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Old 05-22-2015, 03:38 AM   #1
Steven Forbes
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TPG Week 230: What Happens When You Don't Study


Welcome back, one and all, to The Proving Grounds! This week, we have a new Brave One in Brian Sanford. We also have Liam Hayes losing his mind in blue, I'm the guy gibbering in the corner in red, and all get to see what I'm talking about as Brian takes us to

Midnight

Midnight, Issue 1 - Brian Sanford - Pg. 1 [Four Panels] (I don't mind the giving of too much information here. Title, issue number and name in the page header? Not the worst idea. Necessary? No. Unusual? Yes. Something to chide him about? Not at all. I save that for later.)

Panel 1:

CAP:

Saturday 6.43 P.M.

A man (Want to specify his appearance, age, race etc.?) frantically paces the living room of a small apartment. (Moving action. This cannot be shown in a static image. Have him checking his watch or something similar.) The room is messy and cluttered furnished by only a single lawn chair set up in the center of the room before a small analog television sitting on the floor, nothing but the flickering light (Again, that's a moving action. You can't show flickering light in one panel.) of rolling static churns across the screen. Dozens of crumpled energy drink cans are tossed about the living room, alongside towers of crudely stacked papers spilling onto the hard wood floor throughout the space comprised of past due bills, newspapers, miscellaneous junk mail, and fractured hand written trains of thought none of which make sense on their own. (We're not going to be able to see any text, so don't worry about what's on them.) (And later is now! The Flawless Victory is lost. I'm not overly dogmatic, but come on! The caption before the panel description? That isn't how it works. That's the cart before the horse. Hopefully, this is a simple mistake and I won't have to be subjected to this again during the script. I don't think that'll be the case, but hope springs eternal.)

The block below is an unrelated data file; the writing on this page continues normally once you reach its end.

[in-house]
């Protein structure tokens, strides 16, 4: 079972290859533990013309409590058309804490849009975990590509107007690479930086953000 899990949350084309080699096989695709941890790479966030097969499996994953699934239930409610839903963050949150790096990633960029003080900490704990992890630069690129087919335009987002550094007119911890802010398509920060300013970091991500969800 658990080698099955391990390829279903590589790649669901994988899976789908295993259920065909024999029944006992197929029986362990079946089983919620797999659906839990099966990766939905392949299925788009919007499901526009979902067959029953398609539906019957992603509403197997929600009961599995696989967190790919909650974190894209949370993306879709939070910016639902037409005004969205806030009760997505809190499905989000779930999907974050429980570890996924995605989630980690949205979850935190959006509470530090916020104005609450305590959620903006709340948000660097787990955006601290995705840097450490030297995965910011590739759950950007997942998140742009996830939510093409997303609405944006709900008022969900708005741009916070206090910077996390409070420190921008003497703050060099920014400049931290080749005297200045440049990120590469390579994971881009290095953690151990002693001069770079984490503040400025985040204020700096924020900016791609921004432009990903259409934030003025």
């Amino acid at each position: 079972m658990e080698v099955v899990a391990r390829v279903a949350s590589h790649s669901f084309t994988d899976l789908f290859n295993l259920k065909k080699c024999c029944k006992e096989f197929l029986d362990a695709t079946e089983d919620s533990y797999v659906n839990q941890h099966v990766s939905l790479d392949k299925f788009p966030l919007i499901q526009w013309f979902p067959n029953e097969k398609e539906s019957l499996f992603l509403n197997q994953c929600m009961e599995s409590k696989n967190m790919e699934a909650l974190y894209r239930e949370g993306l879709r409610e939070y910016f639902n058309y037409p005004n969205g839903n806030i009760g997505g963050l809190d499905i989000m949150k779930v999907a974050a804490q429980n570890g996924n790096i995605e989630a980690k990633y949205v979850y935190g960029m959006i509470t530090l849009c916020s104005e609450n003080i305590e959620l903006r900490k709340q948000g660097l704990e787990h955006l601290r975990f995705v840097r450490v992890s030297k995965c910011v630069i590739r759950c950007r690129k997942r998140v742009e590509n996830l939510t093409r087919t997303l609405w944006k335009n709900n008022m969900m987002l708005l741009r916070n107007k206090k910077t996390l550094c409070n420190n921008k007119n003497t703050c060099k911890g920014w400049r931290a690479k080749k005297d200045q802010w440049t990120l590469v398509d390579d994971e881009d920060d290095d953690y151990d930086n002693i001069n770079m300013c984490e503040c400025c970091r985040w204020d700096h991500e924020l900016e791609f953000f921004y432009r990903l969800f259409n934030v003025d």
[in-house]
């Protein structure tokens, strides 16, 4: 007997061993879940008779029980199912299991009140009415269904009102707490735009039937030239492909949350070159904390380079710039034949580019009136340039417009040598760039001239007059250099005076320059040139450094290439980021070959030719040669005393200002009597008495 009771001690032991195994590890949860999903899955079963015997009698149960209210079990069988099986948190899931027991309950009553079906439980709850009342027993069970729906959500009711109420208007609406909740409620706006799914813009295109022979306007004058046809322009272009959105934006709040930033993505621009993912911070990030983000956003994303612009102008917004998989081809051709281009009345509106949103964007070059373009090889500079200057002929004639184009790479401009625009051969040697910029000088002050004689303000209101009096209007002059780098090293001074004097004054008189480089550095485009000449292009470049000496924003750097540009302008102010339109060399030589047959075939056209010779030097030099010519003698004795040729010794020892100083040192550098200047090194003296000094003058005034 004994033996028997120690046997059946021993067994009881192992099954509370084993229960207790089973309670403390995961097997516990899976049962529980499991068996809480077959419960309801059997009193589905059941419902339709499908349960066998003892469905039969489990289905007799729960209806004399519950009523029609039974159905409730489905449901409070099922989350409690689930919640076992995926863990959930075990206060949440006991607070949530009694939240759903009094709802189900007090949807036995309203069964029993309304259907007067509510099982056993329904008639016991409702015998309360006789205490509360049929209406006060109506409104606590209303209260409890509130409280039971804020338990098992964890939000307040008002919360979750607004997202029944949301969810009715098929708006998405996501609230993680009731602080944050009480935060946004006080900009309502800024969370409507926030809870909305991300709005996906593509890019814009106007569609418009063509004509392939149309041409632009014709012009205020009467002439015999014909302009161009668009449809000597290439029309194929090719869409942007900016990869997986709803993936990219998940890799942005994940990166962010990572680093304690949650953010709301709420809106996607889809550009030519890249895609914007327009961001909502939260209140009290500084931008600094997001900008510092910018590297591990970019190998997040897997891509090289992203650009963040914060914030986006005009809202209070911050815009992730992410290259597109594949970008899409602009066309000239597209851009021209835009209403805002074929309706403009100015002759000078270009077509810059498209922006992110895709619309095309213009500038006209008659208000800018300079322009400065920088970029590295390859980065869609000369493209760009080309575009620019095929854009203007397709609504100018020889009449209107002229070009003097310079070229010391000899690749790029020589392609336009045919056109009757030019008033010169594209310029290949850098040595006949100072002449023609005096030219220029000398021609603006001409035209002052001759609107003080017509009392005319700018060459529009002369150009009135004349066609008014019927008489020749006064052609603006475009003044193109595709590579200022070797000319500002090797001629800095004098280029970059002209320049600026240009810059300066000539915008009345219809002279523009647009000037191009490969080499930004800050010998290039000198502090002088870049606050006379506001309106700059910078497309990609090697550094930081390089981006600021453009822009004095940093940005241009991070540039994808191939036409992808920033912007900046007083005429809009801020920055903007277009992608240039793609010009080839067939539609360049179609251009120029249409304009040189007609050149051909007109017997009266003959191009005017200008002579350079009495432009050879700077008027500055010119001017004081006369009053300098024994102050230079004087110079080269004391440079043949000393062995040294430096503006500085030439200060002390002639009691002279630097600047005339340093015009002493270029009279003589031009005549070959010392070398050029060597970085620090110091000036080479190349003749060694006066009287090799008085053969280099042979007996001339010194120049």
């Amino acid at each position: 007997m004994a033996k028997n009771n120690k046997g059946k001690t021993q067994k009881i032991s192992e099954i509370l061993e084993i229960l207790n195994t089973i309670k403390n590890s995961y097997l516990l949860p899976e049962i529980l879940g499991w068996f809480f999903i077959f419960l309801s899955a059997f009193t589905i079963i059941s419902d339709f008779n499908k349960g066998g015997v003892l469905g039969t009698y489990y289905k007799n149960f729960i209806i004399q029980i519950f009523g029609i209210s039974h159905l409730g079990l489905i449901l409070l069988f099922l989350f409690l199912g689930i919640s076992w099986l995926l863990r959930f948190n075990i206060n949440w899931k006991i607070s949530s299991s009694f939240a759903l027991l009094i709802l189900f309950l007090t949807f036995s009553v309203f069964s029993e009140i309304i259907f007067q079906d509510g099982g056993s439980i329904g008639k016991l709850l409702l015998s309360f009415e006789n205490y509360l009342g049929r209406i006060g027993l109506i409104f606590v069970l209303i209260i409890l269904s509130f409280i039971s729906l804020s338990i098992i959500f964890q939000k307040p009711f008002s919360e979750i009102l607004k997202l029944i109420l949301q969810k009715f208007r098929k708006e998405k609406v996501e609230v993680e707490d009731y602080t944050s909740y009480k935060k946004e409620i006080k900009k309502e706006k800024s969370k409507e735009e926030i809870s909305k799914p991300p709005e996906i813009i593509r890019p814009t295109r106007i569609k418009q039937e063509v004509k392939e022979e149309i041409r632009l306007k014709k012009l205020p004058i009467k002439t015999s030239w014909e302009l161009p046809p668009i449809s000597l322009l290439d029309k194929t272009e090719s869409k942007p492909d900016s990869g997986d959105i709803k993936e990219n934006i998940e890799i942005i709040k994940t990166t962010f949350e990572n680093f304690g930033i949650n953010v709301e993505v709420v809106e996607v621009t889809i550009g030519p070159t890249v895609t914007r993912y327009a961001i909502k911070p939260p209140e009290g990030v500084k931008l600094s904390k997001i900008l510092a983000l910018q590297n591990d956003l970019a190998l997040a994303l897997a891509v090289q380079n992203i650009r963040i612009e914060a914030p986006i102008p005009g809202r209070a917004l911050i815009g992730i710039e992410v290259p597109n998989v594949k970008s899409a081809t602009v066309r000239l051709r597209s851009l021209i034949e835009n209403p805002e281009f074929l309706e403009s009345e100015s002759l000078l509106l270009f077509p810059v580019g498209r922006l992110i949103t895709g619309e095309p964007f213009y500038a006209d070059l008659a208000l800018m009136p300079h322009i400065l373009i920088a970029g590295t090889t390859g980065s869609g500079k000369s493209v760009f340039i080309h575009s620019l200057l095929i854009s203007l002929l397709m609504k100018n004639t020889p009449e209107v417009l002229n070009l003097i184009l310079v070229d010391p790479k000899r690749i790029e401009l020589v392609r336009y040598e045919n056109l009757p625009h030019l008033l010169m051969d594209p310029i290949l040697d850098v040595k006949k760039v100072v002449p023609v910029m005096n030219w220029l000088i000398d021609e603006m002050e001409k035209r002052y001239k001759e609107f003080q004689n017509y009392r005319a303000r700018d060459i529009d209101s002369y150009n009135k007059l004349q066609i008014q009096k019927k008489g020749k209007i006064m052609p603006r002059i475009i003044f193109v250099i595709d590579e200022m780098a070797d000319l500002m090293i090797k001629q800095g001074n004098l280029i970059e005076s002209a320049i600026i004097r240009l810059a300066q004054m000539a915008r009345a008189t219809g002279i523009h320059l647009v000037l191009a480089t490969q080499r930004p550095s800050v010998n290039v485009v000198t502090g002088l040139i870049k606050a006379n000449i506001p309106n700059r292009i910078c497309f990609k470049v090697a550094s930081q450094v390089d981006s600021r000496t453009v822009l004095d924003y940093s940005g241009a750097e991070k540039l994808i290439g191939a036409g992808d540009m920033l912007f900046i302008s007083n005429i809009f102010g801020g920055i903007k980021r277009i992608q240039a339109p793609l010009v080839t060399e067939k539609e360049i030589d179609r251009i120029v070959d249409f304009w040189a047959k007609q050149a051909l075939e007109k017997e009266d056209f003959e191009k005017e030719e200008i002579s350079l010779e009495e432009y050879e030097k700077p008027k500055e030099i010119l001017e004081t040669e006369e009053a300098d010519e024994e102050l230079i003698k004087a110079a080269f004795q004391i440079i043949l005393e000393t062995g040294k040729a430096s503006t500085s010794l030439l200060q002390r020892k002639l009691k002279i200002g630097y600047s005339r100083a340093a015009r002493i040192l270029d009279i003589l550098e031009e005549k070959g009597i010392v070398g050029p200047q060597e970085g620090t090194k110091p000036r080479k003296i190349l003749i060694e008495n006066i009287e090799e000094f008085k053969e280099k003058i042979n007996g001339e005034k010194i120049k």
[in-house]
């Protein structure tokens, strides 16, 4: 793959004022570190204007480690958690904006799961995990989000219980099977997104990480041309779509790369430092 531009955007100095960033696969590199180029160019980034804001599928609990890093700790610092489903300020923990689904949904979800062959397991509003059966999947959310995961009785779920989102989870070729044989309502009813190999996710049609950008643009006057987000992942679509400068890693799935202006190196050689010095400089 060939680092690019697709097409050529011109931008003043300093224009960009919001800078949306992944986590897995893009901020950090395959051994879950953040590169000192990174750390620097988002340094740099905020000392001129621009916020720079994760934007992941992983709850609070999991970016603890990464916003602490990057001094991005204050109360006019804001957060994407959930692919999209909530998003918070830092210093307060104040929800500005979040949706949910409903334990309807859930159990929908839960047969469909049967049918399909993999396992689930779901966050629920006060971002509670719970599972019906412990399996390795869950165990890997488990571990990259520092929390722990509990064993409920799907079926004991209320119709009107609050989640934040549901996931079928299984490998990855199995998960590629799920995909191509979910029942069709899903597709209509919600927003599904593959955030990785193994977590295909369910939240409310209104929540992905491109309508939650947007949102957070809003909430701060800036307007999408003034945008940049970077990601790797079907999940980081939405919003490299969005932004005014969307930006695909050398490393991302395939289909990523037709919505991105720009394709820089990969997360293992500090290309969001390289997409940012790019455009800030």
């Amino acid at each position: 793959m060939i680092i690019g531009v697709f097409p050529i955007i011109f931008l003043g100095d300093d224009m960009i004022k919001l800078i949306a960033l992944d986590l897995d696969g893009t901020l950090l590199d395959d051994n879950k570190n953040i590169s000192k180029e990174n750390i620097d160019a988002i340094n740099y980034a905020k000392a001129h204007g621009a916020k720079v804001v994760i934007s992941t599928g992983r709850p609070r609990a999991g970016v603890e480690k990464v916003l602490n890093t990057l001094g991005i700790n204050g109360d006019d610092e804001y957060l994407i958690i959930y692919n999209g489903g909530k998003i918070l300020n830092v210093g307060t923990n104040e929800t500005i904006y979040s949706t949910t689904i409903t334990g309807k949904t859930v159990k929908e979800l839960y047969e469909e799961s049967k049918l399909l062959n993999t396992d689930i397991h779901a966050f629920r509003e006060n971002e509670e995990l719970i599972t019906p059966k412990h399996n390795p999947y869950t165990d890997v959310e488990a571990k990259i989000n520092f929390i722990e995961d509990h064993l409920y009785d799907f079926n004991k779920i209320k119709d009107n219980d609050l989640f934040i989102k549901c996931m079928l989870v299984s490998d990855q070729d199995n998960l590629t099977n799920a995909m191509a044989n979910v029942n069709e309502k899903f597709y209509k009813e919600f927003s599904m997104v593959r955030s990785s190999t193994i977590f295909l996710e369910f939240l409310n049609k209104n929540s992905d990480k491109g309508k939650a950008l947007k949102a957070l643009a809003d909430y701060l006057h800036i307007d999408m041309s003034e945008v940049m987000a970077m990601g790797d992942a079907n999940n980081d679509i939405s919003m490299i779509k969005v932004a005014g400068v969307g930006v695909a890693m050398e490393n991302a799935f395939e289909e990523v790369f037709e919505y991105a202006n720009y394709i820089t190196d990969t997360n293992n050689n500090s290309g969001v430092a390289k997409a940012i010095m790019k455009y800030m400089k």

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Old 05-22-2015, 05:20 AM   #2
Morganza
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It's easy to overlook visual cues in your own head when you write descriptions, and when you do it comes off as trying to describe a dream, it's vague and often full of conflicting information. (like seeing two characters on either side of a closed door)

Page one is where I'd do the most work, stick to visual descriptions and not what the character is thinking, etc.
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Old 05-22-2015, 05:45 PM   #3
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Quote:
Originally Posted by Morganza View Post
It's easy to overlook visual cues in your own head when you write descriptions, and when you do it comes off as trying to describe a dream, it's vague and often full of conflicting information. (like seeing two characters on either side of a closed door)

Page one is where I'd do the most work, stick to visual descriptions and not what the character is thinking, etc.
I personally find that this is where self-editing helps the most. I set it aside for a few days, more than a week preferred. If I reread it and it doesn't make sense then, I know I wasn't writing the descriptions properly.

I also do thumbnails and describe my thumbs. It helps.
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Old 05-26-2015, 10:47 AM   #4
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Well done Liam and Steven. Thanks for taking the time to do this piece of editing.

There's been a lot of recent submissions where the brave one appears to have read up very little about comic script writing. Is it just happenstance?

The missing punctuation is the hardest thing to explain. Writing prose or film-script style I can somewhat excuse, because maybe the writer is in the habit of doing things in a certain way.

But given that bad punctuation is always bad, in every format of writing, it speaks to the writer being deluded as to their level of writing ability.
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